New Policy Brief: The Nordic Region as a Global Health Lab

– The Nordic region has the potential to become a global role model in developing innovative, research-based solutions for preventing chronic diseases, concludes the new publication in the series NordForsk Policy Briefs The Nordic region as a global health lab. Order the publication here .
 New Policy Brief: The Nordic Region as a Global Health Lab
The analysis’ central recommendations for research and innovation initiatives within global health accentuate the importance of cross disciplinary approaches that involve new partners and arenas:

1. New Mindset and Science Agenda
A new science agenda that gives priority to preventive measures (over treatment) and intervention (over observation) needs to be developed and disseminated throughout the Nordic research communities. Underpinning the new science agenda there is also a need for an improved infrastructure, connecting the different fields of research relevant to effective action on prevention (e.g. behavioural economics, applied ethnography and consumer behavioural research).

2. New Partnerships
A wide range of sectors and institutions have significant roles to play in partnerships with researchers and academics, including the food industry, retail and catering industries, the biopharmaceutical industry, the health care sector, trade and consumer associations, patient organisations national and local government.

3. New platforms: Prevention labs
Prevention labs are institutional platforms that can act as testing ground and incubators for a broad range of prevention initiatives. The analysis sets out a number of key principles for the development and operation of the prevention labs.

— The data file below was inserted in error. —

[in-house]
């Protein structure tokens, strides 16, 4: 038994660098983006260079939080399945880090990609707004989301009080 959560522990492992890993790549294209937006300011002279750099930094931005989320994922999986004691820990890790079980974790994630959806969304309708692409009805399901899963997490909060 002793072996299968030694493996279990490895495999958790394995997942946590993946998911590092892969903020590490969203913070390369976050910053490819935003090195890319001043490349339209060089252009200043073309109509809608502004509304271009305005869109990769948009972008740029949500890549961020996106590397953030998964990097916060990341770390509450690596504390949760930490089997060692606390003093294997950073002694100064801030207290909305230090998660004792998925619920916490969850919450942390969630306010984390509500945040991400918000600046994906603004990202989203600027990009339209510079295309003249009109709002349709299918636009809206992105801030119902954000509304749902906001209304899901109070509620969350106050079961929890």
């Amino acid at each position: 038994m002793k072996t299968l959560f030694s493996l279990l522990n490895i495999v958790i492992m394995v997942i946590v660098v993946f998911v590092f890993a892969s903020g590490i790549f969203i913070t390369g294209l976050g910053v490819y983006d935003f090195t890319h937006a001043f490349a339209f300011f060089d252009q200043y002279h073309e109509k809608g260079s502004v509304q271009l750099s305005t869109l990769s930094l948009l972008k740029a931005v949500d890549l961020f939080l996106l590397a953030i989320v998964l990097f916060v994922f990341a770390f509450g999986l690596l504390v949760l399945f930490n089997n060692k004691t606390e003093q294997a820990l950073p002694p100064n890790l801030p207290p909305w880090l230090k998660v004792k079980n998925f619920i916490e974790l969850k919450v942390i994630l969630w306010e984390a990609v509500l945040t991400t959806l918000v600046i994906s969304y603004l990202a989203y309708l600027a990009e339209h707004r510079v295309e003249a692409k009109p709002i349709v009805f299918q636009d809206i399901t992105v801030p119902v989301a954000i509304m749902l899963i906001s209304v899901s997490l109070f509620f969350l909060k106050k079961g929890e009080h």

A central suggestion in the report is that NordForsk set up a Nordic Centre of Excellence program on Prevention. Additional recommendations include a Nordic Action Centre for Prevention and a Prevention Monitor.

Nordic Advantages
The analysis points out significant advantages in the Nordic region when it comes to addressing the challenges of chronic diseases. These include well-established and publicly funded health care systems that provide access for public health research institutions, extensive population and health data registers, national initiatives for prevention, a strong research tradition within epidemiological science, competitive industries within the food sector, pharmaceuticals and ingredients, as well as a strong state, high degree of trust in societal institutions and populations that are relatively open to innovation and testing new approaches.

A previous version of the report was presented at the innovation conference New Trends in Nordic Innovation, organised by the Finnish Presidency of the Nordic Council of Ministers in cooperation with Nordic Innovation Centre, in November 2007.

Order the analysis The Nordic region as a global health lab here (free of charge)